21 September, 2015:
Sleep disturbances increase with advancing age in both women and men although inherent gender differences are apparent. Older women take longer to fall asleep, have greater difficulty in staying asleep, have more daytime sleepiness, less stage 1 and stage 2 NREM sleep. Older women are also more likely to develop insomnia, the restless sleep syndrome and its accompanying sleep disturbances and have more obstructive sleep apneic symptoms compared to older men .
Human and animal studies have shown that gender and gonadal hormones do influence the circadian and homeostatic processes, although it remains unknown whether the gender-associated differences in the sleep/wake cycle are mediated by either, or both, of these processes. The studies addressing the subject are still speculative, but there is evidence that both the sex chromosomes and gonadal hormones are very likely to contribute to these differences at cellular, organic and systemic levels, whilst environmental, social and cultural influences are also likely to further impact on these differences in sleep .
Sleep is divided into two states, non-rapid eye movement sleep (NREM) and rapid eye movement sleep (REM), each with independent functions and controls. These are measured by recording the electrical field activity of large groups of cortical neurons and muscle cells via polysomnography. EEG tracings will depict the differences between the vigilance states, namely wakefulness, NREM sleep and REM sleep. Wakefulness is characterized by low-amplitude/high frequency activity. High frequency beta and gamma activity are not easily seen during this slow timescale.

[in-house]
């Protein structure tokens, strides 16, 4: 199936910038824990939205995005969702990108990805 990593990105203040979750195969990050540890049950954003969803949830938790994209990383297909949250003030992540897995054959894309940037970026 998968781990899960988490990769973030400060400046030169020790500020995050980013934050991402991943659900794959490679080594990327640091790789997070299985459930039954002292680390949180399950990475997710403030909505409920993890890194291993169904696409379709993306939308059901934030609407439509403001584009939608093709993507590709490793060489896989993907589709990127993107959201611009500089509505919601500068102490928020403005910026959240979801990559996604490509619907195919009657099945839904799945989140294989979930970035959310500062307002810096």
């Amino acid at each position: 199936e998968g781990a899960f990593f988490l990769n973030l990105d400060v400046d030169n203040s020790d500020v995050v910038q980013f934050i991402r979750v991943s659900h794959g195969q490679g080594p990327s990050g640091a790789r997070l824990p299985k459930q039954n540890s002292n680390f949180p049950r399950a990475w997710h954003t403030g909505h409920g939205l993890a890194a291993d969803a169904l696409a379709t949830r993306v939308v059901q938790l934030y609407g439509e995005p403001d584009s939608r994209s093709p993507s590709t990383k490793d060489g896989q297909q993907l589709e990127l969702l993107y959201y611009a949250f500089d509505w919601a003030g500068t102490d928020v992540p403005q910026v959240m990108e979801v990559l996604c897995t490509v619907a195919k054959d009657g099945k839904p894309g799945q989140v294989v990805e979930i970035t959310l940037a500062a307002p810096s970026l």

In the human, NREM sleep begins in stage 1, characterized by a drowsy state and the prevalent EEG frequency beginning to slow, with strong alpha activity at posterior sites and theta activity at anterior sites, namely a pattern of low-voltage, mixed frequency waveforms with vertex sharp waves. This is the lightest state of sleep and the patient can be aroused by light touch or softly calling her name. Stage 1 comprises about 2–5% of a night’s sleep. Once entering stage 1, the fast conjugate eye movements of wakefulness are replaced by slow rolling/side-to-side eye movements.
Stage 2 has a similar basic pattern but it is characterized by the presence of K complexes and sleep spindles. K complexes are isolated, large-amplitude, slow EEG waves and sleep spindles are episodic bursts of fast EEG activity lasting approximately 0.5 s of 7–14 Hz. Stage 2 NREM sleep occupies about 45–55% of the night, with sleep deepening and a higher arousal threshold being required to awaken the patient.
Stage 3 is the beginning of high-voltage, slow-wave activity sleep and, when the latter constitutes at least of 20% of the EEG activity per page, it meets the criteria for stage 3 sleep, which constitutes about 3–8% of the cycle.
Stage 4, also known as slow-wave sleep, is characterized by strong delta-wave activity of very slow frequency 0.5–4 Hz, and constitutes 10–15% of the cycle; it has the highest arousal threshold. During REM sleep, the EEG returns to a profile similar to wakefulness, with low-amplitude and high-frequency activity.